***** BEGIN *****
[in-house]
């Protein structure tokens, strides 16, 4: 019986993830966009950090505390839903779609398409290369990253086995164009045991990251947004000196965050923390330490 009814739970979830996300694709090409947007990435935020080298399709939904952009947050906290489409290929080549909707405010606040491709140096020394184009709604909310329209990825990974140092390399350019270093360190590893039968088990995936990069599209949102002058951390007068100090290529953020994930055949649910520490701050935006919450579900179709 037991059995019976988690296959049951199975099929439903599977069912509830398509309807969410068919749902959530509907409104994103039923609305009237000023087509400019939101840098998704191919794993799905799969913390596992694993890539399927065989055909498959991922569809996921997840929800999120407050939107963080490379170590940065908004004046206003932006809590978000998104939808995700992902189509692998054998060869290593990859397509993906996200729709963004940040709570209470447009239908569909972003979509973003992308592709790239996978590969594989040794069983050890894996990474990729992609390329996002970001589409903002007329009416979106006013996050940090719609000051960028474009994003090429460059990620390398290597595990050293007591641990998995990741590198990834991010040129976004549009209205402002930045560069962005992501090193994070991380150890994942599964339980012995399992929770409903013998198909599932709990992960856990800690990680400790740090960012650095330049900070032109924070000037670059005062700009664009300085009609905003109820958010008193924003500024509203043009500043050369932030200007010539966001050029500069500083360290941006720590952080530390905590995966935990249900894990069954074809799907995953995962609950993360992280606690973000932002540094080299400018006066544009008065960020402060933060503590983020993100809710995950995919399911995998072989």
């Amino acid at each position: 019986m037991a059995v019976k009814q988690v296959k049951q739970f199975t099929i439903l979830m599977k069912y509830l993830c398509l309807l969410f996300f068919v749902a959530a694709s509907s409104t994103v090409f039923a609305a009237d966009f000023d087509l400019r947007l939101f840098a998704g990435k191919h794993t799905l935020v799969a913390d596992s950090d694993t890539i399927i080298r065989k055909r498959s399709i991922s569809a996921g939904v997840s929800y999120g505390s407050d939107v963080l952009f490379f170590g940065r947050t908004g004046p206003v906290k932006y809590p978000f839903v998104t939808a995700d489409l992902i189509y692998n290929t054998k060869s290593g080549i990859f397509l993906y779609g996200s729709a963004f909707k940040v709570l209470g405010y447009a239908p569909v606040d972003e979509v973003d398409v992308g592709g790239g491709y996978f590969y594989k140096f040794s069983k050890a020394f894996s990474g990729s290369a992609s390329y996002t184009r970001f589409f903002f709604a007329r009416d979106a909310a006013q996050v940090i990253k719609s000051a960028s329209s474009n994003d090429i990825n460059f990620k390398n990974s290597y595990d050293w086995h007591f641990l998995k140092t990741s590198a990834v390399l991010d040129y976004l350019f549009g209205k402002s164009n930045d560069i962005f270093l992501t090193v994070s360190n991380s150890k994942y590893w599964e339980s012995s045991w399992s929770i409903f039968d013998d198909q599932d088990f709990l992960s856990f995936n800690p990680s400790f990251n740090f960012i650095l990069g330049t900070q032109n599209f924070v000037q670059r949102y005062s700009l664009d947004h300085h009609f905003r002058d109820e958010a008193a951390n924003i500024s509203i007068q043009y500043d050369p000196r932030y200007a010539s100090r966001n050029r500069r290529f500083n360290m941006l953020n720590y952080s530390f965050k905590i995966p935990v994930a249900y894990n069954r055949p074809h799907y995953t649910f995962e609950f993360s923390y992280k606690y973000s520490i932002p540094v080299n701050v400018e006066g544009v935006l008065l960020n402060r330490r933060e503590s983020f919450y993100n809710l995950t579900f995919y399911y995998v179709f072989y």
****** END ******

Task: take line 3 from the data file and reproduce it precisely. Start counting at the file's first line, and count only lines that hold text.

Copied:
């Amino acid at each position: 019986m037991a059995v019976k009814q988690v296959k049951q739970f199975t099929i439903l979830m599977k069912y509830l993830c398509l309807l969410f996300f068919v749902a959530a694709s509907s409104t994103v090409f039923a609305a009237d966009f000023d087509l400019r947007l939101f840098a998704g990435k191919h794993t799905l935020v799969a913390d596992s950090d694993t890539i399927i080298r065989k055909r498959s399709i991922s569809a996921g939904v997840s929800y999120g505390s407050d939107v963080l952009f490379f170590g940065r947050t908004g004046p206003v906290k932006y809590p978000f839903v998104t939808a995700d489409l992902i189509y692998n290929t054998k060869s290593g080549i990859f397509l993906y779609g996200s729709a963004f909707k940040v709570l209470g405010y447009a239908p569909v606040d972003e979509v973003d398409v992308g592709g790239g491709y996978f590969y594989k140096f040794s069983k050890a020394f894996s990474g990729s290369a992609s390329y996002t184009r970001f589409f903002f709604a007329r009416d979106a909310a006013q996050v940090i990253k719609s000051a960028s329209s474009n994003d090429i990825n460059f990620k390398n990974s290597y595990d050293w086995h007591f641990l998995k140092t990741s590198a990834v390399l991010d040129y976004l350019f549009g209205k402002s164009n930045d560069i962005f270093l992501t090193v994070s360190n991380s150890k994942y590893w599964e339980s012995s045991w399992s929770i409903f039968d013998d198909q599932d088990f709990l992960s856990f995936n800690p990680s400790f990251n740090f960012i650095l990069g330049t900070q032109n599209f924070v000037q670059r949102y005062s700009l664009d947004h300085h009609f905003r002058d109820e958010a008193a951390n924003i500024s509203i007068q043009y500043d050369p000196r932030y200007a010539s100090r966001n050029r500069r290529f500083n360290m941006l953020n720590y952080s530390f965050k905590i995966p935990v994930a249900y894990n069954r055949p074809h799907y995953t649910f995962e609950f993360s923390y992280k606690y973000s520490i932002p540094v080299n701050v400018e006066g544009v935006l008065l960020n402060r330490r933060e503590s983020f919450y993100n809710l995950t579900f995919y399911y995998v179709f072989y």